Before I write this book note, I have to make a confession: I generally dislike books that are about wealthy people.
This feels like a confession to me because it also nearly feels like a prejudice. Like I might immediately decide I don't like a person because he or she is rich. It's not dislike, though...it is distrust. There, I said it: I don't trust rich people. It's not pretty, but I cannot write my response to this book without sharing that flaw of mine.
I understand the impulse to read books about wealthy people. It's a way of stepping into their lives and sort-of experiencing what that might feel like—to do all sorts of Fabulous Things. But my own opinions about the wealthy are too ingrained in my response that I can't enter into that fiction anymore. The entire time I'm reading, I'm thinking about how that would never happen in my life. (Whatever fabulous thing the "that" refers to.)
I know how people (usually us non-wealthy people) like to say that money doesn't buy happiness, and I suppose to a certain extent that's true. But really, it's too vague, and it depends on what you think happiness is. If happiness is only trips to exotic locations, and lots of pretty clothes, and big houses, and a summer home and expensive cars and the best schools, then yes: money can buy that. If you think happiness is only an inner sense of seeing the capacity for goodness or rightness or peacefulness or tranquility, then happiness is something you bring to whatever situation you find yourself in (poverty or wealth included). Money can't buy that.
But I confess: some of the things that money has bought me have made me feel happiness. Obviously I don't do Fabulous...well, ever. But I felt a specific sort of happiness in, say, Italy when I sat on the roof of my hotel room with my sister. I feel a little jolt of happiness when I wear the silver bead necklace I bought in Mexico this summer (scrimped and saved for, in fact, because I knew it would be expensive to get just what I wanted, and it was, but I bought it anyway and probably I still feel a little bit guilty). I imagine I'd feel an intense amount of happiness if I ever managed to have one of my longest-held wishes, which is a cabin in the woods by a lake.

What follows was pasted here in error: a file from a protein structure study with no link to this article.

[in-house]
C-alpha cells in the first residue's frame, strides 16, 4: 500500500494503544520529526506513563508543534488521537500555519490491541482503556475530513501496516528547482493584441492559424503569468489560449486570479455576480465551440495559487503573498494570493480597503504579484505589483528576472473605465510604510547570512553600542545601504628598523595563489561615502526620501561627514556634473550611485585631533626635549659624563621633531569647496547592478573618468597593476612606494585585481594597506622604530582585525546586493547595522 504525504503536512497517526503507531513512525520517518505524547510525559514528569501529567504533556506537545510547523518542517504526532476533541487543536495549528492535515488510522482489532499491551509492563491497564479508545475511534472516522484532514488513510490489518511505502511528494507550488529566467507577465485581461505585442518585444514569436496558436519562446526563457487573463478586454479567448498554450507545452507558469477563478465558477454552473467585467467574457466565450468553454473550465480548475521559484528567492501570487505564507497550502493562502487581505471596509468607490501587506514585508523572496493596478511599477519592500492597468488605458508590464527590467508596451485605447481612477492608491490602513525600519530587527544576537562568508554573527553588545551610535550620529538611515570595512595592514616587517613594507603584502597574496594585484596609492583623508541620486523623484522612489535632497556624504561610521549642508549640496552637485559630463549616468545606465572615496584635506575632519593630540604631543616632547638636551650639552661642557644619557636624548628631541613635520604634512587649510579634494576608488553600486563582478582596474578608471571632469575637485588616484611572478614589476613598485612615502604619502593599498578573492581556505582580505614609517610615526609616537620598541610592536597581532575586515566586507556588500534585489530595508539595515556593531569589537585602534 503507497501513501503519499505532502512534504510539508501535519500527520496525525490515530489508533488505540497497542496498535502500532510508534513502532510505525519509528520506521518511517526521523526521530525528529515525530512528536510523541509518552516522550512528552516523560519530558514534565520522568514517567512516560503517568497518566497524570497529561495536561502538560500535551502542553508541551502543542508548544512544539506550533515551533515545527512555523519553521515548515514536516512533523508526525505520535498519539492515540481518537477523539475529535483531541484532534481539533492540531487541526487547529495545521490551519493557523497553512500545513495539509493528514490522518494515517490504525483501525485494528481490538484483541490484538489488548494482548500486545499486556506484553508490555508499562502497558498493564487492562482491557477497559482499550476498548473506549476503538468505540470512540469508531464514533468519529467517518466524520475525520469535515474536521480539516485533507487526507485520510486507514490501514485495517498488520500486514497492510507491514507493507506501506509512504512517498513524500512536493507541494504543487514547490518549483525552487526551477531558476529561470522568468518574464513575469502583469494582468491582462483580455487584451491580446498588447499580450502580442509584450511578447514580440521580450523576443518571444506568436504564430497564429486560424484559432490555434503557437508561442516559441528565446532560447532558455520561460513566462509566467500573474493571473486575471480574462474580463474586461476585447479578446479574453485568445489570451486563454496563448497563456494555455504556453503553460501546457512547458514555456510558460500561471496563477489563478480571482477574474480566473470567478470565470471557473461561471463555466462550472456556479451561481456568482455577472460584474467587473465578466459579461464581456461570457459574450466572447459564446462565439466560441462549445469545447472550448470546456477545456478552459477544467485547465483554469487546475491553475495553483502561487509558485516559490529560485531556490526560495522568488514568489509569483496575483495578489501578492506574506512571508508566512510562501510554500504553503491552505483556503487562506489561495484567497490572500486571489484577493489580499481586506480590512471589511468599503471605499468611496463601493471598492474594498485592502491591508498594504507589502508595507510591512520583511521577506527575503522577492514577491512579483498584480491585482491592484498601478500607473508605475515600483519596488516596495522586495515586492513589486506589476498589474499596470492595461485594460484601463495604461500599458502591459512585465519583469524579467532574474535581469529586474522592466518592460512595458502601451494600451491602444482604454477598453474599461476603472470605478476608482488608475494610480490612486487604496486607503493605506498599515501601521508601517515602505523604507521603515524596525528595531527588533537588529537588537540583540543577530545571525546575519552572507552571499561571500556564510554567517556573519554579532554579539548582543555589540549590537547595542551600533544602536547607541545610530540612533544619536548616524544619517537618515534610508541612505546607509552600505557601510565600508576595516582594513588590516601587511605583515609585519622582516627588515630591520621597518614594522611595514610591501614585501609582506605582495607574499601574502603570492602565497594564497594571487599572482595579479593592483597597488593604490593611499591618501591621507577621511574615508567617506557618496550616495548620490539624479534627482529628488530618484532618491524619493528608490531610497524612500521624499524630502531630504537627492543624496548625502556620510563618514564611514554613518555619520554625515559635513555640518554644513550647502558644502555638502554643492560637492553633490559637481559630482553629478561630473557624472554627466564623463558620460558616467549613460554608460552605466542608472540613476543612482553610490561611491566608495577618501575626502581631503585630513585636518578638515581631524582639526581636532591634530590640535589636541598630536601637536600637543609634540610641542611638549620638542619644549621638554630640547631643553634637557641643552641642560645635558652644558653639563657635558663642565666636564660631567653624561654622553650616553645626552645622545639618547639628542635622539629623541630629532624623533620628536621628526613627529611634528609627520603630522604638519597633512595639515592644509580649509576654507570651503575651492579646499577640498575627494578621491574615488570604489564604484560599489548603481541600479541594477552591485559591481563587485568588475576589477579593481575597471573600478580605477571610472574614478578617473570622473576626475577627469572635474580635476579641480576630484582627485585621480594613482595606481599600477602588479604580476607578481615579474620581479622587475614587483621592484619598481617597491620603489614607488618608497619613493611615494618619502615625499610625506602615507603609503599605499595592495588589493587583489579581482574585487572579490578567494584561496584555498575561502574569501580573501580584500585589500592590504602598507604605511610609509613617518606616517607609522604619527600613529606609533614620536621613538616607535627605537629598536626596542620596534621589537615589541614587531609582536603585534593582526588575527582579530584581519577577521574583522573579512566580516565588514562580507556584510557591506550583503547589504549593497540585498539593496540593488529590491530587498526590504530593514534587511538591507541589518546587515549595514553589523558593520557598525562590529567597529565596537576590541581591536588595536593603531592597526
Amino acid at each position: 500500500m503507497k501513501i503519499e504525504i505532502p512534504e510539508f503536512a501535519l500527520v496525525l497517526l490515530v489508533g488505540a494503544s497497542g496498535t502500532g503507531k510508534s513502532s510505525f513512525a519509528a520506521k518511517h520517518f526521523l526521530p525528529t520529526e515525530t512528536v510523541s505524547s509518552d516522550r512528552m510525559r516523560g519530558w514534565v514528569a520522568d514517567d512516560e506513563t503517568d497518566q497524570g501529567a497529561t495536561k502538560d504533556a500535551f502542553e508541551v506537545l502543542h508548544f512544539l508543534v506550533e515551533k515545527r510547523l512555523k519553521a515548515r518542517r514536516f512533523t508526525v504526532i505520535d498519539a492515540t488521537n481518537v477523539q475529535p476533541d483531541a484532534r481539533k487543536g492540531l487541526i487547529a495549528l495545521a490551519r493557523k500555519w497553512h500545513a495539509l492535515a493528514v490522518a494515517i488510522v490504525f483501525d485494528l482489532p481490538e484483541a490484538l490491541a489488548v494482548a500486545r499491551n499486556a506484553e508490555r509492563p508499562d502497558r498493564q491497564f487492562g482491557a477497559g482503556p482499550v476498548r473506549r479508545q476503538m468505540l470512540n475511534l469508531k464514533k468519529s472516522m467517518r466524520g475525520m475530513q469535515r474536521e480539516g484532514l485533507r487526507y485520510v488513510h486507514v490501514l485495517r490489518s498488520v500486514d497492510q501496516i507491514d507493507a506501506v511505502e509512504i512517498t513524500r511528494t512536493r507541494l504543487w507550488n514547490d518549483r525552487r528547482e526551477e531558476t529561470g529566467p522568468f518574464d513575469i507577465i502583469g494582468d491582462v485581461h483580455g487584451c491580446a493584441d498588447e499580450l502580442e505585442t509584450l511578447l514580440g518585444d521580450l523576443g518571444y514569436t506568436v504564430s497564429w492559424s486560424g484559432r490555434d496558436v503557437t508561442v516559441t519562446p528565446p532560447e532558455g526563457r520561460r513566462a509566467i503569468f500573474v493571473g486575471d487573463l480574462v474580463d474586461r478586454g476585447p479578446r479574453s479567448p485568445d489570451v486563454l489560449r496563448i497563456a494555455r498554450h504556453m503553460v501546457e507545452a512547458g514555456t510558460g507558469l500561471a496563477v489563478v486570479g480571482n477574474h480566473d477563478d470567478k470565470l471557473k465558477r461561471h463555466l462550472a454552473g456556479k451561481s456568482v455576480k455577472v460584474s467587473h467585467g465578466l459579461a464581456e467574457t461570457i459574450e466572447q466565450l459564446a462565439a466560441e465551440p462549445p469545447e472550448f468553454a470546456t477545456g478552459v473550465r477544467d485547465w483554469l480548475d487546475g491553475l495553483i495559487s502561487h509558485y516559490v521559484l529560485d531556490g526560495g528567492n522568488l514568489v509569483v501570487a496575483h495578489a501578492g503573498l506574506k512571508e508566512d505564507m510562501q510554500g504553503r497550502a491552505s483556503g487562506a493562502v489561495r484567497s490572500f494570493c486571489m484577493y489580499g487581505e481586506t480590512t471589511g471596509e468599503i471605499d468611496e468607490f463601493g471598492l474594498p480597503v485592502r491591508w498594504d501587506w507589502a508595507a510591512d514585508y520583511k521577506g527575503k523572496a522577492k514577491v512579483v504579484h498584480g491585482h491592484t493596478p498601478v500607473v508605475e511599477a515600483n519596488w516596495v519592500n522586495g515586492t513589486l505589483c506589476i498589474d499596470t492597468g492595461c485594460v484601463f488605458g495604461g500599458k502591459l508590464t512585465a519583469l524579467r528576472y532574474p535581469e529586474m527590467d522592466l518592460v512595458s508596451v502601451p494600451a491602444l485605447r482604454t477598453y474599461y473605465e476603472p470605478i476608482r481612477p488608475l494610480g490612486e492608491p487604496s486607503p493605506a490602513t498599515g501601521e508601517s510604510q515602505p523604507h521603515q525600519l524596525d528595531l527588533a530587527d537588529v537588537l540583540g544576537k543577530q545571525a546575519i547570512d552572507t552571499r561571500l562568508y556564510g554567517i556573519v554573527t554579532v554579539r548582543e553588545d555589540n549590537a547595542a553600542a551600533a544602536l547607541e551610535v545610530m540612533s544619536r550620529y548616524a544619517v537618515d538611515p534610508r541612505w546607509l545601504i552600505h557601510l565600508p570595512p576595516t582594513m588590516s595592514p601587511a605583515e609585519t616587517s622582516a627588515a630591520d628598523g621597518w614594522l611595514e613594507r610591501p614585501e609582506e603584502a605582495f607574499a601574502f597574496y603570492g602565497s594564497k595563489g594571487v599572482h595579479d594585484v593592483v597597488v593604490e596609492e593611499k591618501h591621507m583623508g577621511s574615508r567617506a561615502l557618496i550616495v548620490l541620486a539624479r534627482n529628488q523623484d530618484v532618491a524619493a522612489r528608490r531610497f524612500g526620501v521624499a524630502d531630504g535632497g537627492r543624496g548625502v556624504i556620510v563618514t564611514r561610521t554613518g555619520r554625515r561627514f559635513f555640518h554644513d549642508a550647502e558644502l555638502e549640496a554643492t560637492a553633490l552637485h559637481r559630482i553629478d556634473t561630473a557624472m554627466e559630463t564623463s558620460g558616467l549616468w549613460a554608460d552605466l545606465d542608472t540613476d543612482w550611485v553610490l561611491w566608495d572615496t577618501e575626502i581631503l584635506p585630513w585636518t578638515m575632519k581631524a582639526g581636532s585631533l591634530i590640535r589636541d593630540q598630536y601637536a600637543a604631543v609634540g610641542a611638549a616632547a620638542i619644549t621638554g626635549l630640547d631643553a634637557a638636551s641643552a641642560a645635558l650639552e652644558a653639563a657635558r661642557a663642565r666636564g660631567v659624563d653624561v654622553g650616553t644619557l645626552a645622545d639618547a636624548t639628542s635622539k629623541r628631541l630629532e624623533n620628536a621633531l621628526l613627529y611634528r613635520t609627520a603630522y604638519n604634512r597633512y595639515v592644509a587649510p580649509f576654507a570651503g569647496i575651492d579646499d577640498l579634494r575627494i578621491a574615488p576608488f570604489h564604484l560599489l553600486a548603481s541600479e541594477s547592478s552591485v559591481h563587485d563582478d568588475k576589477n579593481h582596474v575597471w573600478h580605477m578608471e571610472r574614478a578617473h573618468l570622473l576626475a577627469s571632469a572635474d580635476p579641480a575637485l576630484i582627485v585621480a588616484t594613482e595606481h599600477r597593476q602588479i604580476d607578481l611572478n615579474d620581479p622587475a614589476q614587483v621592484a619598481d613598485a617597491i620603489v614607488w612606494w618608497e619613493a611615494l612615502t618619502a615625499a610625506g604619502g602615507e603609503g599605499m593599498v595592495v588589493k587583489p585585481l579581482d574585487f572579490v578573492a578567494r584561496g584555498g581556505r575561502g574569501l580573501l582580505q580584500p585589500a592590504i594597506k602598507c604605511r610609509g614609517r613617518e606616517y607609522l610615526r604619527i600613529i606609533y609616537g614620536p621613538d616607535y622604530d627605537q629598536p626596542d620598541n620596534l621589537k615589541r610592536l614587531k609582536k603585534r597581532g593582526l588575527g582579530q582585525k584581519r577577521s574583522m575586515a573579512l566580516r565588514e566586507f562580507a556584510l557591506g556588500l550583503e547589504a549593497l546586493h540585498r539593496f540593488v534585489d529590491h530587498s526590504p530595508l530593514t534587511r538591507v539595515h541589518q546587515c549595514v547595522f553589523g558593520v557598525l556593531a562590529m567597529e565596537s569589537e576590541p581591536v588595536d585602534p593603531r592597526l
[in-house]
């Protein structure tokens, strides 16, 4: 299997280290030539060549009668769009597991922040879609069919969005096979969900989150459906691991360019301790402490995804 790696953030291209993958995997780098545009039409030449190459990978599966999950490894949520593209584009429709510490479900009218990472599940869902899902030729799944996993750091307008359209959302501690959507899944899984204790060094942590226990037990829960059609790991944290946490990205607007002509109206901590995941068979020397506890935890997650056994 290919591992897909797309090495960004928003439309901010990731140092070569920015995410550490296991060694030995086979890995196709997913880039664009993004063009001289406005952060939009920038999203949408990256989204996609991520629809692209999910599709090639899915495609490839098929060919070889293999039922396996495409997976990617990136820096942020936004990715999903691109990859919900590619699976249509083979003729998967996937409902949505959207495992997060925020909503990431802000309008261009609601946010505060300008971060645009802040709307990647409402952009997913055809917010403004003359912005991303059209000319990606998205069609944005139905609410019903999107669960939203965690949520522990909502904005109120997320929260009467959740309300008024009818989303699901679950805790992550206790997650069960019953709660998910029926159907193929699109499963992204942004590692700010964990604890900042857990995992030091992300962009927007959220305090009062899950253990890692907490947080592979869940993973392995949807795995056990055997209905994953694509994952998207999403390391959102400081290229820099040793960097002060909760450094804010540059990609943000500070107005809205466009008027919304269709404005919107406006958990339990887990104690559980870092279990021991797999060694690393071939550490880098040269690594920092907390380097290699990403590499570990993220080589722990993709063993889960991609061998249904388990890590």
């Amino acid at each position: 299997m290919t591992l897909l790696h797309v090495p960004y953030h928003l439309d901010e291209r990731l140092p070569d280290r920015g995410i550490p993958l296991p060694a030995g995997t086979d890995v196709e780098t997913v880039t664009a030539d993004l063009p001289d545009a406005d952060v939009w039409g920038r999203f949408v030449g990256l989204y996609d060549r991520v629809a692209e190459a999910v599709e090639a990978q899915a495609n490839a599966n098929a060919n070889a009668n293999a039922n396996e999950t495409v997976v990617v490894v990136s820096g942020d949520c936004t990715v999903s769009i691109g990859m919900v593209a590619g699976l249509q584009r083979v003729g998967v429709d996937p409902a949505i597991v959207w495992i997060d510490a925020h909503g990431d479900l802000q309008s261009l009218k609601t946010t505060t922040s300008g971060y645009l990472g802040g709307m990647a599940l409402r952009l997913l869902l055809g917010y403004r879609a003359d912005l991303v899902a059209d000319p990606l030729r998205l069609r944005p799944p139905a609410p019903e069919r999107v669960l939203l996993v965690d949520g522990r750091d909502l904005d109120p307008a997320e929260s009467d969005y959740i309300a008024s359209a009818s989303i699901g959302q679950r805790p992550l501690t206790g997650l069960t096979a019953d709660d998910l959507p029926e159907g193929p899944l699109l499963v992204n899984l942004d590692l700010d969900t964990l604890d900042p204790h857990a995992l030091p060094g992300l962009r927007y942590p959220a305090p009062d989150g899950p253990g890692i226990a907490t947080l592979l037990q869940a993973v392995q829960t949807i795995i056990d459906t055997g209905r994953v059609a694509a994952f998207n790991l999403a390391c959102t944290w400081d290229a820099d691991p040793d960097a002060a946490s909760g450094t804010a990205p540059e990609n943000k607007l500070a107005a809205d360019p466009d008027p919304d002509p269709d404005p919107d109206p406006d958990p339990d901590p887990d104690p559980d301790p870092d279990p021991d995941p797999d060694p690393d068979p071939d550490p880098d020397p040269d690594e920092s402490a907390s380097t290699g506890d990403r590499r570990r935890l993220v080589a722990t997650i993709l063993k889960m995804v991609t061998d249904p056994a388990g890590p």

But I also feel happiness in simple things that don't require much wealth. Reading a library book. Walking underneath threes next to the river. Sitting in the grass talking to my kids.
Maybe it's not so much that money doesn't buy happiness as easiness. Pick a bad thing, nearly any imaginable bad thing, and sure: money won't inure you to cancer, divorce, Alzheimer's, depression, random violence, miserable teenagers, birth defects, infertility, loneliness, disappointment, unemployment, discouragement, ugly family dynamics, or any other troubling thing you can think of. But it generally makes those things easier to cope with. What if, for example, we had been wealthy enough to have my dad in a better care center than the almost-squalid one where he lived out the last years of his life? He still would've suffered from dementia. But at least it would've smelled better, and he would have received better care, and all of us would maybe feel less guilt. My mom wouldn't have worried so much during those years about how she would pay for the care he needed, which would mean her health wouldn't have been as stressed.